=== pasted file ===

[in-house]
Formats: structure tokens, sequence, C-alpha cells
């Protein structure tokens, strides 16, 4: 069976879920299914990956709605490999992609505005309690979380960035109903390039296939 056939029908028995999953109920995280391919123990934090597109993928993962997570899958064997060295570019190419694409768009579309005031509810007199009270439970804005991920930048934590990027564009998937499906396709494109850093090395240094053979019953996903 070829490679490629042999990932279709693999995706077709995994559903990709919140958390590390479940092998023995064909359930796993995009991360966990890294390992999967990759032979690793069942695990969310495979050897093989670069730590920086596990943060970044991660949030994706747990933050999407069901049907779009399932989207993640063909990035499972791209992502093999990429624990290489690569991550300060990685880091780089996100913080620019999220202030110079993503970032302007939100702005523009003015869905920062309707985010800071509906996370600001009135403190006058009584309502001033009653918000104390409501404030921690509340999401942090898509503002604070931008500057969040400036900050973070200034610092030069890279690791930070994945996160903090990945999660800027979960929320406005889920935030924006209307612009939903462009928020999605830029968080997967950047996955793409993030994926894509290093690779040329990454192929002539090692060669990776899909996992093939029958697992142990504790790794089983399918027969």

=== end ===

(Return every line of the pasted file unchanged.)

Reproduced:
[in-house]
Formats: structure tokens, sequence, C-alpha cells
């Protein structure tokens, strides 16, 4: 069976879920299914990956709605490999992609505005309690979380960035109903390039296939 056939029908028995999953109920995280391919123990934090597109993928993962997570899958064997060295570019190419694409768009579309005031509810007199009270439970804005991920930048934590990027564009998937499906396709494109850093090395240094053979019953996903 070829490679490629042999990932279709693999995706077709995994559903990709919140958390590390479940092998023995064909359930796993995009991360966990890294390992999967990759032979690793069942695990969310495979050897093989670069730590920086596990943060970044991660949030994706747990933050999407069901049907779009399932989207993640063909990035499972791209992502093999990429624990290489690569991550300060990685880091780089996100913080620019999220202030110079993503970032302007939100702005523009003015869905920062309707985010800071509906996370600001009135403190006058009584309502001033009653918000104390409501404030921690509340999401942090898509503002604070931008500057969040400036900050973070200034610092030069890279690791930070994945996160903090990945999660800027979960929320406005889920935030924006209307612009939903462009928020999605830029968080997967950047996955793409993030994926894509290093690779040329990454192929002539090692060669990776899909996992093939029958697992142990504790790794089983399918027969």